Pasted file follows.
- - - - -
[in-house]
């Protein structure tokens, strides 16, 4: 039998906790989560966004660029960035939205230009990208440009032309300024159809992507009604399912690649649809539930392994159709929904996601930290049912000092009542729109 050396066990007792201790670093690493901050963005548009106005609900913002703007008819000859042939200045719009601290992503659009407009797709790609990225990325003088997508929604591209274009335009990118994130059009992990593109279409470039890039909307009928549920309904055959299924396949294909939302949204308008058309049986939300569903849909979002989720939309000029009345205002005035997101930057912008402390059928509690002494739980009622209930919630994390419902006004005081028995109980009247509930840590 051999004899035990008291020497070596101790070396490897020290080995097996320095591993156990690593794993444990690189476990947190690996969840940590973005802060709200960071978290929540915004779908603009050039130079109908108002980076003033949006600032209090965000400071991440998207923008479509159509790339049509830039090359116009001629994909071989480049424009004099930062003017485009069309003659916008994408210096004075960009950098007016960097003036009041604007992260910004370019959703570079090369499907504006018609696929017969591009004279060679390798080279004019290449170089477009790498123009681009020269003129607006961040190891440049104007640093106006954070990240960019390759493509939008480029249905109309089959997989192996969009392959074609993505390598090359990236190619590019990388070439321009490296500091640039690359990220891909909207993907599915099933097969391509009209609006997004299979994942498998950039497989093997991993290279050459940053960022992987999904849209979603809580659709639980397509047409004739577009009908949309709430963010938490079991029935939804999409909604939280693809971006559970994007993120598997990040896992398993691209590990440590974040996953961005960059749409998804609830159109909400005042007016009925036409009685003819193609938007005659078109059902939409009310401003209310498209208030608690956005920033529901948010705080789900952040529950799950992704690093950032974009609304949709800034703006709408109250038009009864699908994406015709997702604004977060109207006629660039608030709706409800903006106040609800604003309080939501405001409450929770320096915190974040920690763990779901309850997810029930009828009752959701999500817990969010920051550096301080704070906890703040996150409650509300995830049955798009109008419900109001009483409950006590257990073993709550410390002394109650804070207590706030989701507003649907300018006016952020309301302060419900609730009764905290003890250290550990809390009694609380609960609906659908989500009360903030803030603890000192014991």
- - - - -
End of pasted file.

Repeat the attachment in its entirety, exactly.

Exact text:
[in-house]
């Protein structure tokens, strides 16, 4: 039998906790989560966004660029960035939205230009990208440009032309300024159809992507009604399912690649649809539930392994159709929904996601930290049912000092009542729109 050396066990007792201790670093690493901050963005548009106005609900913002703007008819000859042939200045719009601290992503659009407009797709790609990225990325003088997508929604591209274009335009990118994130059009992990593109279409470039890039909307009928549920309904055959299924396949294909939302949204308008058309049986939300569903849909979002989720939309000029009345205002005035997101930057912008402390059928509690002494739980009622209930919630994390419902006004005081028995109980009247509930840590 051999004899035990008291020497070596101790070396490897020290080995097996320095591993156990690593794993444990690189476990947190690996969840940590973005802060709200960071978290929540915004779908603009050039130079109908108002980076003033949006600032209090965000400071991440998207923008479509159509790339049509830039090359116009001629994909071989480049424009004099930062003017485009069309003659916008994408210096004075960009950098007016960097003036009041604007992260910004370019959703570079090369499907504006018609696929017969591009004279060679390798080279004019290449170089477009790498123009681009020269003129607006961040190891440049104007640093106006954070990240960019390759493509939008480029249905109309089959997989192996969009392959074609993505390598090359990236190619590019990388070439321009490296500091640039690359990220891909909207993907599915099933097969391509009209609006997004299979994942498998950039497989093997991993290279050459940053960022992987999904849209979603809580659709639980397509047409004739577009009908949309709430963010938490079991029935939804999409909604939280693809971006559970994007993120598997990040896992398993691209590990440590974040996953961005960059749409998804609830159109909400005042007016009925036409009685003819193609938007005659078109059902939409009310401003209310498209208030608690956005920033529901948010705080789900952040529950799950992704690093950032974009609304949709800034703006709408109250038009009864699908994406015709997702604004977060109207006629660039608030709706409800903006106040609800604003309080939501405001409450929770320096915190974040920690763990779901309850997810029930009828009752959701999500817990969010920051550096301080704070906890703040996150409650509300995830049955798009109008419900109001009483409950006590257990073993709550410390002394109650804070207590706030989701507003649907300018006016952020309301302060419900609730009764905290003890250290550990809390009694609380609960609906659908989500009360903030803030603890000192014991």